That theme could easily be applied to Pi Day celebrations. PiDay.org offers ten suggested ways students can play with Pi on this day of celebration. They are:

1. Eat pi foods — like pie, pizza, and pineapple.

2. Bake some pies

3. Pi Day workout — burn off pie calories with 3 jumping jacks, 1 squat jump, and 4 pushups.

4. Hold a Pi Day scavenger hunt

5. Form a group human pi symbol and take a selfie

6. Host pi contests — a relay race requiring students to answer a piece of Pi trivia before passing the baton.

7. Sponsor a Pi Day run — be sure that the run is 3.14 miles or 3.14 kilometers.

8. Read *Sir Cumference and the Dragon of Pi* — the perfect book for a Pi Day read-aloud about math for young students

9. Pi Day Paper Chains — create a Pi Day chain using loops of construction paper; make sure to use different colored paper for each of the ten digits, and each will represent either a decimal place or a digit.

10. Create pi-related artwork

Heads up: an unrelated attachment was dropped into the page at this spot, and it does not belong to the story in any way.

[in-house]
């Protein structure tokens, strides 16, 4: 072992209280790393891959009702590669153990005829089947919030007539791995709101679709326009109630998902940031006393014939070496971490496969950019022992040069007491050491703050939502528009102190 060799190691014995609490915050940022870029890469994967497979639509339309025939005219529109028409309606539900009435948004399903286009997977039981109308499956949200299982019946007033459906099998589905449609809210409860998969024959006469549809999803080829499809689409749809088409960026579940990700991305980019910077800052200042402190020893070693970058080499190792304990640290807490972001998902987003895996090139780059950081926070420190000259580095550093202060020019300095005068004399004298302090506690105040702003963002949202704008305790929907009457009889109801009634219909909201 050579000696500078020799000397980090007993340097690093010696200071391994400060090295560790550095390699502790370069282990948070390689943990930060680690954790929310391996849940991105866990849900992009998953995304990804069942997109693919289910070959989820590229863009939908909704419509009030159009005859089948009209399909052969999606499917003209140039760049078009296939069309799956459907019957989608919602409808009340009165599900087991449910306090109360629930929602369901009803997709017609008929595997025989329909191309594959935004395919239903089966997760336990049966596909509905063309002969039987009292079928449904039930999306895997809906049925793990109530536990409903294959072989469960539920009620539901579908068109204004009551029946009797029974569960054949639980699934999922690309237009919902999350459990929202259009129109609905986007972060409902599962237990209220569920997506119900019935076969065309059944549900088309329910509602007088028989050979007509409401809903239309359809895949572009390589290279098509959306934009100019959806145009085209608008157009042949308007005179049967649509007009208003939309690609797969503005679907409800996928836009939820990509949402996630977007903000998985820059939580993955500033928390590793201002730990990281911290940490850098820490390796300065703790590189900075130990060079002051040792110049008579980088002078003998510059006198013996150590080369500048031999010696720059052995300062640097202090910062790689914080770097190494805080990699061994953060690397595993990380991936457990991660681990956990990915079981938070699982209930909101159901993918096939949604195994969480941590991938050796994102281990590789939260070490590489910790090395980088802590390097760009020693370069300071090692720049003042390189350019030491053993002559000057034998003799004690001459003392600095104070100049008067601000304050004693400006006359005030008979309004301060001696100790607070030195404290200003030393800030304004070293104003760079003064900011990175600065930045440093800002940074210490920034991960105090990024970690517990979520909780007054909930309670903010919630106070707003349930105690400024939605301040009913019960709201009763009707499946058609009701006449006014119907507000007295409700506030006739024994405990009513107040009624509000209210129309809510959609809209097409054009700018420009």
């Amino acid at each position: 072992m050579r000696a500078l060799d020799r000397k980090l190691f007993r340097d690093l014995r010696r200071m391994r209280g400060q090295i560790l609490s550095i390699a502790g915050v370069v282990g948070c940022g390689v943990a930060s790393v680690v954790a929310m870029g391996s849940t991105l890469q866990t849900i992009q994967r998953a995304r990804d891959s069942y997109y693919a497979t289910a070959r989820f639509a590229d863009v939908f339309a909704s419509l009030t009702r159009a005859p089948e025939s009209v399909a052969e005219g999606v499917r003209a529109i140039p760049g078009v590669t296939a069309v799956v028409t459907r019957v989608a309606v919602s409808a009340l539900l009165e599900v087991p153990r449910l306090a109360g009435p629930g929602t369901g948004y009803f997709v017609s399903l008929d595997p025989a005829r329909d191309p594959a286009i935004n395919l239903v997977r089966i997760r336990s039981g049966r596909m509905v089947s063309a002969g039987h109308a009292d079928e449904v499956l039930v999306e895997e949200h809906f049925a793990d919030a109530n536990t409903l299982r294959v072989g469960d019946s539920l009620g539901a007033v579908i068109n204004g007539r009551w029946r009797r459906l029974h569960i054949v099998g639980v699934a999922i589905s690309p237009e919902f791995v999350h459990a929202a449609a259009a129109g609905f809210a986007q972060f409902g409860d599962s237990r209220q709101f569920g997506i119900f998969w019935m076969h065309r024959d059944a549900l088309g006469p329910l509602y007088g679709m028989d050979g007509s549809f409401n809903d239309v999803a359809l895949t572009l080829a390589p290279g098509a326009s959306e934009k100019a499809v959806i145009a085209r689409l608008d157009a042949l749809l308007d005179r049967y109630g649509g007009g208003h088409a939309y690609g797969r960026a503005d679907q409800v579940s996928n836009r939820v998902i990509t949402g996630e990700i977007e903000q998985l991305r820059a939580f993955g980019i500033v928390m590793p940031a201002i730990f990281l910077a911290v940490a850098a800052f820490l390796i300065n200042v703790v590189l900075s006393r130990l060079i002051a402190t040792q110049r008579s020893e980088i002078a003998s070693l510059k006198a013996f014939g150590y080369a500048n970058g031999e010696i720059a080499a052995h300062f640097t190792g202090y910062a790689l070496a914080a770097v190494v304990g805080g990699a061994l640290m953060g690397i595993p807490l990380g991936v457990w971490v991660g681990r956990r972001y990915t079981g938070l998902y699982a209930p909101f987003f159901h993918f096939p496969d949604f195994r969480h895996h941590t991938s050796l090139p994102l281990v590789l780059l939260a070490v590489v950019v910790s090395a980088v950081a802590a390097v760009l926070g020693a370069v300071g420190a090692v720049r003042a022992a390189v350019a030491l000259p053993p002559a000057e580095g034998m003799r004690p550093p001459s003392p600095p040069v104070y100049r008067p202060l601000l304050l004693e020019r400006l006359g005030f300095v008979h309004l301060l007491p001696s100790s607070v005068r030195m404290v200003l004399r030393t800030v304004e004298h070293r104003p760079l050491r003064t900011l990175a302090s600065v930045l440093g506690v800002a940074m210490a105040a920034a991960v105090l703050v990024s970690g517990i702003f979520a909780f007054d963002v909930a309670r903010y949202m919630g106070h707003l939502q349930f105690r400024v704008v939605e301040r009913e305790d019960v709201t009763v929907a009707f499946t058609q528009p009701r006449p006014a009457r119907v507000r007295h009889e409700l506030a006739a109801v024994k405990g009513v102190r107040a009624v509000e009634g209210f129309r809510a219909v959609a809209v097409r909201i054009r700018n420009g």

**Concluding Thoughts**

If you really want to make an impact on a young person’s life, demonstrate how pi plays a meaningful role in their everyday lives. Every tire, wheel, and cog in their life has been created using pi. In his book entitled *Nature and History of Pi*, the late William L. Schaaf, a former Professor at Brooklyn College, wrote, “Probably no symbol in mathematics has evoked as much mystery, romanticism, misconception and human interest as the number pi.” Motivating a young person to get interested in math will help them succeed in today’s technological world. By showing them how math is applied in everyday life, you can prevent them from saying, “I’m never going to use this.”

**Footnotes**

[1] Laura Kornish, “I’m Never Going to Use This,” laurakornish.com, 13 June 2026.

[2] Staff, “What is Applied Mathematics?” Northwestern University’s McCormick School of Engineering.

[3] Brett Molina, “What is Pi Day? Why mathematicians and bakers unite to celebrate,” USA Today, 14 March 2022.